Think back to when you were a kid. Do you remember sitting around the TV on Thursday nights to watch prime time with your family? I sure do. We would watch The Cosby Show (gulp) and Family Ties together. When a commercial would come on we would race to the bathroom or to refill our drink. When the show was over we would shut it off and patiently wait a week until the next episode aired.
Now think about how your kids consume media. It never ends. There aren’t traditional commercials. As soon as one episode ends, the next one begins and the binge watching ensues. Move that into other realms of technology and the same concept applies. Whether it’s the never ending feed of social media or the You Tube videos that loop into the next three minute clip, technology aims for instant and constant gratification.
What is this doing to our kids? How does this affect their development? What are we teaching them? Some of these questions have answers. There is data showing that screen time when less than 18-months-old has lasting negative effects on language development, reading skills and short term memory. Studies show that screen time doesn’t translate into real skills. Kids learn through human interaction and practice, not by watching it on a screen.
The National Institute of Health has started following 11,000 older elementary kids for the next decade to see how screen time affects their development. Early results are showing that greater than two hours of screen time a day lower test scores especially related to thinking and language skills. I will be watching to see what these results show regarding communication, resiliency, and creativity in these kids just to name a few.
In the meantime, as the first generation of parents to have to deal with these issues, what can we do? Here are a couple of ideas…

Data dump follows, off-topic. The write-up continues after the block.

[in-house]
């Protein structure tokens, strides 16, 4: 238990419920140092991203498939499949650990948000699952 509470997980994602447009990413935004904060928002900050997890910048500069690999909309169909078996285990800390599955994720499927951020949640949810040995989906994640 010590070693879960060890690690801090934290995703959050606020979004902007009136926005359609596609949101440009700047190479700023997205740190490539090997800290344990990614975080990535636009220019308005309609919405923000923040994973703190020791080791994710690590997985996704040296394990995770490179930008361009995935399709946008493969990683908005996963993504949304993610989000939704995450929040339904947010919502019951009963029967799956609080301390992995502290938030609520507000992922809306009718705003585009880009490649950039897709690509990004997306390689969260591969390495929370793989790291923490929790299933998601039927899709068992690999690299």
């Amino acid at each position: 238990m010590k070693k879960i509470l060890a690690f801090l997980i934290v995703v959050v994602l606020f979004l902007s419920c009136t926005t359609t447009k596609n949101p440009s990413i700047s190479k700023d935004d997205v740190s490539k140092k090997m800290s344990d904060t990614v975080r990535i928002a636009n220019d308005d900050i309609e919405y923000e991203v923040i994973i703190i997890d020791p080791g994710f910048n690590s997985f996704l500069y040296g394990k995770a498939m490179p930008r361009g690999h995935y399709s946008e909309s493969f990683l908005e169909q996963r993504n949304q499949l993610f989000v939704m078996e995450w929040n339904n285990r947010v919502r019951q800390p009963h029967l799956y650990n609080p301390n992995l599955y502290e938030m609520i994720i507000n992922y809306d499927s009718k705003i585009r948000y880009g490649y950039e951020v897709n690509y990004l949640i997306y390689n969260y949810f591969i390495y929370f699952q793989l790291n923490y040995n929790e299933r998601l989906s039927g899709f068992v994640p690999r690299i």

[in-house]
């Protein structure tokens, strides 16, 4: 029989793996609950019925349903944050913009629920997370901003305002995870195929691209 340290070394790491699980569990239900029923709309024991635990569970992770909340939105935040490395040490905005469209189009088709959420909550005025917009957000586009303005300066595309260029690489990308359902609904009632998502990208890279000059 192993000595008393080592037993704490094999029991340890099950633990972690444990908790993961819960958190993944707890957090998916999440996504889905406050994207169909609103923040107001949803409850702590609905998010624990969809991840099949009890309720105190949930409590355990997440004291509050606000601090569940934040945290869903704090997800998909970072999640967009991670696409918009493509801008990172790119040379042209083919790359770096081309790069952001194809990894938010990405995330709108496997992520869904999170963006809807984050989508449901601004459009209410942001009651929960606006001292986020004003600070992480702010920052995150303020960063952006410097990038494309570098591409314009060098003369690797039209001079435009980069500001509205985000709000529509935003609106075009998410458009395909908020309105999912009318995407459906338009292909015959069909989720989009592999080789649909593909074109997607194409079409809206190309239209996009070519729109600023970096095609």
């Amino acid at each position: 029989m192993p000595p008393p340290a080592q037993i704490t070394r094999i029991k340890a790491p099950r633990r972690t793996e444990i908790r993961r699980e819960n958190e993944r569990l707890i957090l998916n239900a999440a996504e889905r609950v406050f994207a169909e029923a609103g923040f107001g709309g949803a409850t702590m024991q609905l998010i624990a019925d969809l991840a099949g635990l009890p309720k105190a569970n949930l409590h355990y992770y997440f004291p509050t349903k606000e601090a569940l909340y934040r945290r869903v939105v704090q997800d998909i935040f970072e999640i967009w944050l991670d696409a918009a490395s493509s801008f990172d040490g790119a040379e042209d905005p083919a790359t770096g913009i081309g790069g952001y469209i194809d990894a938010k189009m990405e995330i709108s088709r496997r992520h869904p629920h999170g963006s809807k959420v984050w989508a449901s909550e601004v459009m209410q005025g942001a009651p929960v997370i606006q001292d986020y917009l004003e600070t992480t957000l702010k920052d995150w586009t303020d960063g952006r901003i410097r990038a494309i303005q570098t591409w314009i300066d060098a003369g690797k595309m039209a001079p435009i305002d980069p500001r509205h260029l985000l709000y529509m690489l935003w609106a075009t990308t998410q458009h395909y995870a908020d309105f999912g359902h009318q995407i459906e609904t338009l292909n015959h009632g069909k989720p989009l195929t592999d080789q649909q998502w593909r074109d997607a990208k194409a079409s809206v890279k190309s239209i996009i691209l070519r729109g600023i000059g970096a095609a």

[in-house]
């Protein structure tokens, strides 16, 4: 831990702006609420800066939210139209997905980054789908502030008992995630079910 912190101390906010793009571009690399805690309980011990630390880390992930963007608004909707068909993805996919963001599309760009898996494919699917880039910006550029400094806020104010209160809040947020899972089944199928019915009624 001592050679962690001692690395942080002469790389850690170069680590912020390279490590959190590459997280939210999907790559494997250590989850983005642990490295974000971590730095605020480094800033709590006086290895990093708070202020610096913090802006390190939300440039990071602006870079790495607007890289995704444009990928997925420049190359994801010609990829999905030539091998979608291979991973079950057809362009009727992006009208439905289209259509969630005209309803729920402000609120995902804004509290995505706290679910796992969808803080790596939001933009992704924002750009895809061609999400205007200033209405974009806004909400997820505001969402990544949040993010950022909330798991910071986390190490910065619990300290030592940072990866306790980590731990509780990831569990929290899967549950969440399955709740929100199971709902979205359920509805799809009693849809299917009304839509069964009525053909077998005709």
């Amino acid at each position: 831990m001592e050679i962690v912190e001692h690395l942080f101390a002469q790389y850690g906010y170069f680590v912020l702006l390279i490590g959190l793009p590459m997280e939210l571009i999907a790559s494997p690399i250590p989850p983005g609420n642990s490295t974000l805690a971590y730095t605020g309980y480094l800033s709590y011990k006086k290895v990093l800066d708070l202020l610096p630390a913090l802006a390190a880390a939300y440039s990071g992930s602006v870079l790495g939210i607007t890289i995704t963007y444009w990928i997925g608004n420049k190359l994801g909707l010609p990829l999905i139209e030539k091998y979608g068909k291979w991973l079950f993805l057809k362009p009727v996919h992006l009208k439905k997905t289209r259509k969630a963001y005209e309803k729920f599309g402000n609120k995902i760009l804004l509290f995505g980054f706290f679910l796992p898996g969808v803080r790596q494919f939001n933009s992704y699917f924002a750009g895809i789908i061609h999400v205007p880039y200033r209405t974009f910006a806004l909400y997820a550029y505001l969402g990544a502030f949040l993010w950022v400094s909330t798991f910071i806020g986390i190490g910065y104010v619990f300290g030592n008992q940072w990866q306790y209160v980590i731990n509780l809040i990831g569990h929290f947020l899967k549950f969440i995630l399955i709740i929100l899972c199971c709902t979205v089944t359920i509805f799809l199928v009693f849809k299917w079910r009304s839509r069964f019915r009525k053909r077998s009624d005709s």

- Check out apps like “Our Pact” that let you set up schedules and time limits for when your kids have access to their apps. Control their phone or iPad from your phone. Genius.
- Watch your own habits with electronics. Kids are always watching and learning from our behavior, whether they are a toddler or a teenager. How much mindless scrolling are we modeling?
- For all you early elementary school parents, make a pact with other parents in your child’s grade to have “no phone, no social media” until a time you all agree upon. Trust me, once one domino falls in the friend group everyone else is close behind. It helps to collectively be on the same page as others in your child’s social circle.
- Start tough! Your phone is yours, not your toddlers. Once you do enter the age of personal devices for your kids set stricter rules and regulations from the get go. You can always loosen the rules but it’s hard to put the genie back in the bottle once a habit starts. Keep those phones out of bedrooms. Let your kids know that you will have access to their phones to make sure they are learning a safe online presence and social media manners. And keep them away from the dinner table!
- Set up screen free time for the whole family. Summer is upon us. What a great time to get kids out of the house on a walk or a bike ride. Can you do it without your phones present?
This is a tough subject to navigate as a parent. I now have two young teenagers and I will be the first to admit I epically failed on most of the ideas I listed above. I caved on Instagram when their friends got the app. “But I need an alarm” is the answer I get when I try to get the phone out of their room. And ten bucks says the next time you see me waiting in the carpool line I’ll be scrolling through Facebook. But I’ll keep trying to do better. Parenting doesn’t come with a manual. And it really doesn’t come with a manual for doing it with technology. But time and technology don’t go backwards. Life with screens is the new normal. So let’s keep talking and learning from each other how we can make sure our kids are developing into their healthiest selves.
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